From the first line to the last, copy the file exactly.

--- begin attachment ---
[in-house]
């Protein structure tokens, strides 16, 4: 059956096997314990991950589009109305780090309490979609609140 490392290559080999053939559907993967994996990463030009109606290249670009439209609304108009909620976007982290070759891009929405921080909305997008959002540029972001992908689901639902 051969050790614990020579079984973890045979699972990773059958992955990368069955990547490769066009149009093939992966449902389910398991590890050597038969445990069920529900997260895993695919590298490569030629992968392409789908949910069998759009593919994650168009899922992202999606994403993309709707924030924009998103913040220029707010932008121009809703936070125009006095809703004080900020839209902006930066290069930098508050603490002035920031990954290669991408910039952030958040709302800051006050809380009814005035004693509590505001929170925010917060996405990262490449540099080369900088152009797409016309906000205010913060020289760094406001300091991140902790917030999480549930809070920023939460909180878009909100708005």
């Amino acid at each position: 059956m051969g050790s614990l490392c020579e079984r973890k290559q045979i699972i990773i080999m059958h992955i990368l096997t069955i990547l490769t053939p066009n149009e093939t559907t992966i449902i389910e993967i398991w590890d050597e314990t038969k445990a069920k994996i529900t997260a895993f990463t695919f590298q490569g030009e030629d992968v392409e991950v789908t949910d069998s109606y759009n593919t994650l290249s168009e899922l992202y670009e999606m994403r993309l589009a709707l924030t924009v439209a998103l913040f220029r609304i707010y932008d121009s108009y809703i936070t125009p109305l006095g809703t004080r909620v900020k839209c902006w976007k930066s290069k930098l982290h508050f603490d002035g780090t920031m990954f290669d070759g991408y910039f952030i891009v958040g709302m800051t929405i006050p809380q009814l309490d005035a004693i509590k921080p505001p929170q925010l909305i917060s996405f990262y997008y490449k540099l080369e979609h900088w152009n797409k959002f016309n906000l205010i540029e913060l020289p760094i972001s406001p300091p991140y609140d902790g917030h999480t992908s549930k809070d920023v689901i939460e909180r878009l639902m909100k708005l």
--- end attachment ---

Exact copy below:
[in-house]
């Protein structure tokens, strides 16, 4: 059956096997314990991950589009109305780090309490979609609140 490392290559080999053939559907993967994996990463030009109606290249670009439209609304108009909620976007982290070759891009929405921080909305997008959002540029972001992908689901639902 051969050790614990020579079984973890045979699972990773059958992955990368069955990547490769066009149009093939992966449902389910398991590890050597038969445990069920529900997260895993695919590298490569030629992968392409789908949910069998759009593919994650168009899922992202999606994403993309709707924030924009998103913040220029707010932008121009809703936070125009006095809703004080900020839209902006930066290069930098508050603490002035920031990954290669991408910039952030958040709302800051006050809380009814005035004693509590505001929170925010917060996405990262490449540099080369900088152009797409016309906000205010913060020289760094406001300091991140902790917030999480549930809070920023939460909180878009909100708005």
């Amino acid at each position: 059956m051969g050790s614990l490392c020579e079984r973890k290559q045979i699972i990773i080999m059958h992955i990368l096997t069955i990547l490769t053939p066009n149009e093939t559907t992966i449902i389910e993967i398991w590890d050597e314990t038969k445990a069920k994996i529900t997260a895993f990463t695919f590298q490569g030009e030629d992968v392409e991950v789908t949910d069998s109606y759009n593919t994650l290249s168009e899922l992202y670009e999606m994403r993309l589009a709707l924030t924009v439209a998103l913040f220029r609304i707010y932008d121009s108009y809703i936070t125009p109305l006095g809703t004080r909620v900020k839209c902006w976007k930066s290069k930098l982290h508050f603490d002035g780090t920031m990954f290669d070759g991408y910039f952030i891009v958040g709302m800051t929405i006050p809380q009814l309490d005035a004693i509590k921080p505001p929170q925010l909305i917060s996405f990262y997008y490449k540099l080369e979609h900088w152009n797409k959002f016309n906000l205010i540029e913060l020289p760094i972001s406001p300091p991140y609140d902790g917030h999480t992908s549930k809070d920023v689901i939460e909180r878009l639902m909100k708005l």